The Dual-Licensing Model

by Don Marti

How do you build a thriving commercial software business out of software that's available under the GNU General Public License? Trolltech's strategy is to offer customers a choice: a GPL version at no charge or a version compatible with proprietary software at a fair price.

If anyone has put money and time into useful software for embedded Linux, it's Trolltech. Normally bad-tempered C++ programmers consider the company's cross-platform Qt toolkit to be a thing of beauty. I talked with Haavard Nord, cofounder and CEO of Trolltech, on the occasion of the initial public release (version 1.5) of Qtopia, the Qt-based operating environment that has the sheer chutzpah to be a Third Way in PDA platforms--in direct competition with Palm and Microsoft's Pocket PC. How does a small company like Trolltech possibly expect to pull off something like that?

The answer, Nord says, is that device vendors ``want to compete in making state-of-the-art hardware''. Not everybody wants to be in the Pocket PC business, making generic Pocket PCs.

The Sharp Zaurus PDA, already extensively covered here, will be the first Qtopia product on the market, and others to follow will include digital cameras with a Qtopia application for e-mailing photos and a Qtopia ``smart phone'', Nord says. A startup, Vercel, also plans to make Qtopia devices. ``It was founded by the guy who created the Furby. He's a genius'', Nord adds. ``The user interface is going to be very exciting. It's going be something you've never seen before. They're doing the same thing Transmeta did when they launched their web site--they're showing very little.'' (Let's just hope their business plan doesn't involve another goofy little scooter for people who dress up as Devo and try to ride on the sidewalk.)

But with all that wild and woolly originality out there, how can there be a critical mass of software that works with every Qtopia product? ``We are working with companies like Lineo and MontaVista to design a standard binary format for ARM processors'', Nord said. In practice, the Zaurus was there first, and its binaries should become the de facto standard, he added.

So how does the GPL tie into all this? Well, you can get the Qtopia libraries and tools under GPL, which means your project linked with the libraries is GPL, too. If you're doing purely free software, that's not a problem. If your software business model is different, get out your checkbook and pay a very reasonable $200 for the commercial SDK.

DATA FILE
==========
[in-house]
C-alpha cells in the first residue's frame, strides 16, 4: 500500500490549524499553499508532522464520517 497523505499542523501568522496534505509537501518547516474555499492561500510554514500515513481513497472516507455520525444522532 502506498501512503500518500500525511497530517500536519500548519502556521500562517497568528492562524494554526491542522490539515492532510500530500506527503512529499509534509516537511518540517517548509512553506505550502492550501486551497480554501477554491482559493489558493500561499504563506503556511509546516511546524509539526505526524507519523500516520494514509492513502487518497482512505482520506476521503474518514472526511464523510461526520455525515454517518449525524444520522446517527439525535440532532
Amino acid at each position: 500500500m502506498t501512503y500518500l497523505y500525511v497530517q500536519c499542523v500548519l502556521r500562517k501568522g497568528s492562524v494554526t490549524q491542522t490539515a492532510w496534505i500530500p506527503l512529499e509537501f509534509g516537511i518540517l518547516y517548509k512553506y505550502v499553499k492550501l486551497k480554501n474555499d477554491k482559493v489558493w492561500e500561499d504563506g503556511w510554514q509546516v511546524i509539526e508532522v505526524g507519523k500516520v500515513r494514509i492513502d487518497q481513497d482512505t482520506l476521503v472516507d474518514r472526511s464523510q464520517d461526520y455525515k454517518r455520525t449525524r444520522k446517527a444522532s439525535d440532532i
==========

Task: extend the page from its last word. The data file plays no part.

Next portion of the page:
Nord says the dual-licensing system, reached after a brief attempt at a GPL-like but incompatible license, is working very well. The KDE Project, which uses Qt on the desktop, is thriving, and the availability of a free SDK for Qtopia means that many developers are porting KDE applications over to Qtopia, Nord says.

The dual-licensing model gives buzz, ubiquity and developer familiarity on the GPL side and revenue on the proprietary side. ``For us, it helps us distribute our technology under an open-source license, a free-software license, and it also gives us an opportunity to make revenue. So the GPL is a useful license, I think'', Nord said.

The embedded Linux developers of the world have a lot of good stuff for you this issue. If you've been following Kevin Dankwardt's series on real-time performance under Linux, check out the thrilling conclusion where he benchmarks the sub-kernel approach on page 33. Yes, you can start calling Linux an RTOS now. In our cover story (page 19), Rick Lehrbaum breaks through another confusing issue--the incredible diversity of single-board computers. You won't be able to pick one, but at least you'll be able to narrow your choices down a little bit.

We've had quite a lot of action in the contest department this month, with final winners being chosen in the NIC contest and finalists in the Linux4.TV contest. See what most people would never expect to do with a thin client or a consumer appliance on pages 8 and 10.

Kernel hacker Greg Kroah-Hartman sent us such a long list of device-driver topics he wants to write about that we just made him our device-driver columnist. His column, ``Driving Me Nuts'', will start next issue. This issue, check out his rules of cross-platform driver compatibility on page 28.

There's a lot of other useful stuff in this issue too, so don't forget to take it to work and pass on the subscription card to someone else who might be interested.

For free software and contributions using Qt, see

Don Marti is editor in chief of Embedded Linux Journal.

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